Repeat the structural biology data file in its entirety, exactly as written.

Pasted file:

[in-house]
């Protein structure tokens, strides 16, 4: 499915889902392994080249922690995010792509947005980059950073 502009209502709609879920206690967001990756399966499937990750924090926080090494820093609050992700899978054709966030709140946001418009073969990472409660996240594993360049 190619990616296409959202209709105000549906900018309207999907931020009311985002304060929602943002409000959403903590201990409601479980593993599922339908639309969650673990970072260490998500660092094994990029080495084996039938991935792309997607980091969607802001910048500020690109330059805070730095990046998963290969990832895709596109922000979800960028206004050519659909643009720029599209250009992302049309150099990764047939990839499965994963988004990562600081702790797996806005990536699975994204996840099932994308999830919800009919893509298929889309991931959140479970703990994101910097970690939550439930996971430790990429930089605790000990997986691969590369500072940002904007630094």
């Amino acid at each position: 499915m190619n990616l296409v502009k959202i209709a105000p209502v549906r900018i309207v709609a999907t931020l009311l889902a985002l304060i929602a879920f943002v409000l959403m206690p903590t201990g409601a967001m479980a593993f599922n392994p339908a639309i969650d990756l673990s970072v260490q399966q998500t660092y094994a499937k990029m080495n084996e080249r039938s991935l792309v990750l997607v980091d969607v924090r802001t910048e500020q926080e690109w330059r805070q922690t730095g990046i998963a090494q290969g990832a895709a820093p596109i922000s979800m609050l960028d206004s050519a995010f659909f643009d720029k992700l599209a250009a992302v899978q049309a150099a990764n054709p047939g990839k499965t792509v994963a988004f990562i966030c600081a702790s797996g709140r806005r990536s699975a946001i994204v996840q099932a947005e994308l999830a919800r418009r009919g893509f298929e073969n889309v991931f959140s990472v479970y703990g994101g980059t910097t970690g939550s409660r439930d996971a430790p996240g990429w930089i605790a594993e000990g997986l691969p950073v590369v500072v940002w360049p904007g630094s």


[in-house]
């Protein structure tokens, strides 16, 4: 499915889902392994080249922690995010792509947005980059950073 502009209502709609879920206690967001990756399966499937990750924090926080090494820093609050992700899978054709966030709140946001418009073969990472409660996240594993360049 190619990616296409959202209709105000549906900018309207999907931020009311985002304060929602943002409000959403903590201990409601479980593993599922339908639309969650673990970072260490998500660092094994990029080495084996039938991935792309997607980091969607802001910048500020690109330059805070730095990046998963290969990832895709596109922000979800960028206004050519659909643009720029599209250009992302049309150099990764047939990839499965994963988004990562600081702790797996806005990536699975994204996840099932994308999830919800009919893509298929889309991931959140479970703990994101910097970690939550439930996971430790990429930089605790000990997986691969590369500072940002904007630094």
């Amino acid at each position: 499915m190619n990616l296409v502009k959202i209709a105000p209502v549906r900018i309207v709609a999907t931020l009311l889902a985002l304060i929602a879920f943002v409000l959403m206690p903590t201990g409601a967001m479980a593993f599922n392994p339908a639309i969650d990756l673990s970072v260490q399966q998500t660092y094994a499937k990029m080495n084996e080249r039938s991935l792309v990750l997607v980091d969607v924090r802001t910048e500020q926080e690109w330059r805070q922690t730095g990046i998963a090494q290969g990832a895709a820093p596109i922000s979800m609050l960028d206004s050519a995010f659909f643009d720029k992700l599209a250009a992302v899978q049309a150099a990764n054709p047939g990839k499965t792509v994963a988004f990562i966030c600081a702790s797996g709140r806005r990536s699975a946001i994204v996840q099932a947005e994308l999830a919800r418009r009919g893509f298929e073969n889309v991931f959140s990472v479970y703990g994101g980059t910097t970690g939550s409660r439930d996971a430790p996240g990429w930089i605790a594993e000990g997986l691969p950073v590369v500072v940002w360049p904007g630094s």